How to be a Wiki


August 6, 2008, 03:19 PM
How to Handle a Dog Attack

It may have happened to you before: you're walking or cycling through the neighborhood when suddenly an unfamiliar dog crosses your path. The dog begins barking, growling; maybe it even charges you. So much for man's best friend. Even small dogs can be threatening if they're worked up, and just about any dog can inflict a painful bite. In the US alone, nearly 5 million people are attacked by dogs per year, and 1,000 people go to emergency rooms per day as a result of a dog attack; many of them are children, and about half of them have been bitten in the face.[1] If a dog attacks you or your child, your response can be the difference between walking away unharmed or being injured by the dog, and perhaps even be the difference between life and death.

1. Look for warning signs. Most dogs are not aggressive but rather just curious or defending what they perceive as their territory. It is important to be able to tell if a dog is just playing or is being truly aggressive. While some breeds have been singled out as being particularly vicious (pit bulls, Rottweilers, Presa Canarios and their mixes[3]) any mid-size and large dog breed can be dangerous (poodles, terriers[4]) so do not ignore warning signs because you think a certain breed is harmless or friendly.
* If the dog approaches you with its head held high or low, it is probably not going to attack. A dog whose head is level means business.
* A loping gait means the dog is playful and checking you out. An even, steady run means business.
2. Remain calm. There's some truth to the adage that dogs and other animals can sense fear. If you panic, you may make the dog feel more confident in his attack, or you may appear threatening to the dog. Neither of these is a good situation.
* Control the situation. Remember that most dogs are in subjugation to humans. A commanding "Down!" or "Go Home!" may stop an attack momentarily, giving you time to back away.
* Don't run. Running away can awaken the dog's instinct to chase and catch animals, and he may pursue you vigorously even if its initial intent was just playful. In addition, you won't be able to outrun a dog if you're on foot. Even if you are on a bicycle you usually will not be able to outrun a dog.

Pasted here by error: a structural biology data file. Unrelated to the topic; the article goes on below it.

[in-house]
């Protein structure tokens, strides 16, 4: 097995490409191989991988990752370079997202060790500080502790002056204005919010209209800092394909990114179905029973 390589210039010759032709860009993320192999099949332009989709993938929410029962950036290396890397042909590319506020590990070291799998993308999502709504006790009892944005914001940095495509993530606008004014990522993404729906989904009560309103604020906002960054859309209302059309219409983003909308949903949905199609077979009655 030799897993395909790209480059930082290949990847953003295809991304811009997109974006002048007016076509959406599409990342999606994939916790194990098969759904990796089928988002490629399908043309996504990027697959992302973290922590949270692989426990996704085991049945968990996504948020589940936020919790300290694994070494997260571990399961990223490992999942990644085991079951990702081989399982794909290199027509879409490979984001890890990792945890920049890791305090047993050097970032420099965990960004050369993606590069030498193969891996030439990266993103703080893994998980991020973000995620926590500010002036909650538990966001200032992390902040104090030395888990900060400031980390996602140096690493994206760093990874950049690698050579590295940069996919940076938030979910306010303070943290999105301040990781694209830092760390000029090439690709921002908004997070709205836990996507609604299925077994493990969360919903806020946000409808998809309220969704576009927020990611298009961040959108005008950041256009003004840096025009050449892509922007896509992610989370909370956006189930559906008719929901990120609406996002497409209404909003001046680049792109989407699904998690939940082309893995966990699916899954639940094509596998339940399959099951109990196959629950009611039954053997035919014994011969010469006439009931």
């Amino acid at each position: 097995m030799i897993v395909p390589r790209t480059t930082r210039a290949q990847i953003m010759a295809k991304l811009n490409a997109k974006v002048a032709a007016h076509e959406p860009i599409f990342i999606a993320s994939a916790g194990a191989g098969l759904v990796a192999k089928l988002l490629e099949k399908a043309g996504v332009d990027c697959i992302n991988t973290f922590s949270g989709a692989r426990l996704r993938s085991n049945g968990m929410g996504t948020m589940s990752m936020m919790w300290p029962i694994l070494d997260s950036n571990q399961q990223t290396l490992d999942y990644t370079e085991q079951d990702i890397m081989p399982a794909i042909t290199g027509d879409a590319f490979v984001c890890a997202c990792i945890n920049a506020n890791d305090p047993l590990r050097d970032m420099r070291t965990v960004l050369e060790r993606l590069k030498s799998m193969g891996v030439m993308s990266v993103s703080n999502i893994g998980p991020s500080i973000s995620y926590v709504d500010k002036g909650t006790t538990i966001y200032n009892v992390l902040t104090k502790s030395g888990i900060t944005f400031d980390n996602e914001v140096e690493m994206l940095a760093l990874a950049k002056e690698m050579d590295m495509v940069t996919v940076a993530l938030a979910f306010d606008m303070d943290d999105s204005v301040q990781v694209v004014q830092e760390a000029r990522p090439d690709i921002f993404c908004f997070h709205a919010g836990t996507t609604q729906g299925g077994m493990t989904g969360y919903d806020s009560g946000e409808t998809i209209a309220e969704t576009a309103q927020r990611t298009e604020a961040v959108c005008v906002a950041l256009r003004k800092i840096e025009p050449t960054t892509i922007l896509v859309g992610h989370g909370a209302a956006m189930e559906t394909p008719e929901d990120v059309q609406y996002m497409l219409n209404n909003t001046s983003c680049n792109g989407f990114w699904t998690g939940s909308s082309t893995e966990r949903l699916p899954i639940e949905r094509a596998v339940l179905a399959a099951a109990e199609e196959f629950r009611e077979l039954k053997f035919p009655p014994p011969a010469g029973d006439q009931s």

* Hold your position. Dogs have short attention spans. Often after some barking, the dog will lose interest and go away. Do not appear threatening to the dog, and don't open your hands and arms up to a bite by extending them. Keep your fingers curled into fists to avoid getting them bitten. The dog may come quite close, even sniffing you, without actually biting.
3. Curl into a fetal position if there is no way to avoid the physical attack.[5] Use your arms and hands to protect your face and neck, and curl up in a ball. Remain motionless and don't scream. Dogs will almost always lose interest in you if you remain still.[6] Wait until the dog leaves the area before getting up.
* If the dog is biting, the last thing you want to do is struggle or pull away, as this can cause open, torn wounds. If you stay still and protect your ears, face, chest, and throat, the dog will only be able to inflict puncture wounds on areas of your body that have thicker skin.[7]
* If the dog is biting someone else, do not pull the victim away for the very same reason. Try to force your arm in the dog's mouth. Push your arm in forcefully towards the throat to minimize damage to yourself.[8] If you have time, wrap your arm in a shirt or jacket first.
* If the dog attacks your dog, let go of the leash and do not interfere. Learn how to break up a dog fight.
4. Back away slowly and leave the area once the dog loses interest in you. Staying calm and stationary can be a real test of your nerves in this situation, but it's the best thing to do as long as the dog isn't actually biting you.

After an Attack

1. Attend to any wounds. If you do get bitten, be sure to take care of any wounds promptly, as even minor bites can cause infection. See a medical professional promptly if you suffer serious wounds or if you haven't had a tetanus shot in the past 5 years. Also see the warning below about rabies.
* Apply gentle pressure to stop minor bleeding. Use a clean cloth or sterile gauze pad. If bleeding is serious or if it won't stop after several minutes of applying pressure, seek medical attention.
* Wash the wound thoroughly. Use warm water and soap (preferably antibacterial soap) to gently cleanse the wound.
* Dress the wound. Use a sterile band-aid (for very small cuts) or sterile bandages.
* Apply fresh bandages and apply antibiotic ointment at least 1 or 2 times a day.
2. Look closely for signs of infection, including redness, warmth, increasing tenderness, or oozing pus. See a doctor if any of these symptoms arise.
3. Contact the owner and animal control authorities. In order to prevent such incidents in the future, as well as to determine if the animal has rabies, you should notify the local police or animal control department promptly. Many states have laws holding owners responsible for the actions of their dogs.

----guns are good for fending off dogs----

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August 6, 2008, 03:25 PM
Sounds eerily similar to the advice some "authorities" give women if they're raped... minus making ones self vomit... that one seems pretty unique to the rape "prevention(?)" strategies. Overall, seems kinda weak...

August 6, 2008, 03:28 PM
not firearms related


August 6, 2008, 03:29 PM
How about

"Use any weapon at hand"

August 6, 2008, 03:47 PM
not firearms related


Now it is. Thanks :neener:

Larry Ashcraft
August 6, 2008, 03:58 PM
Off topic. Besides, dog bite threads usually end badly.

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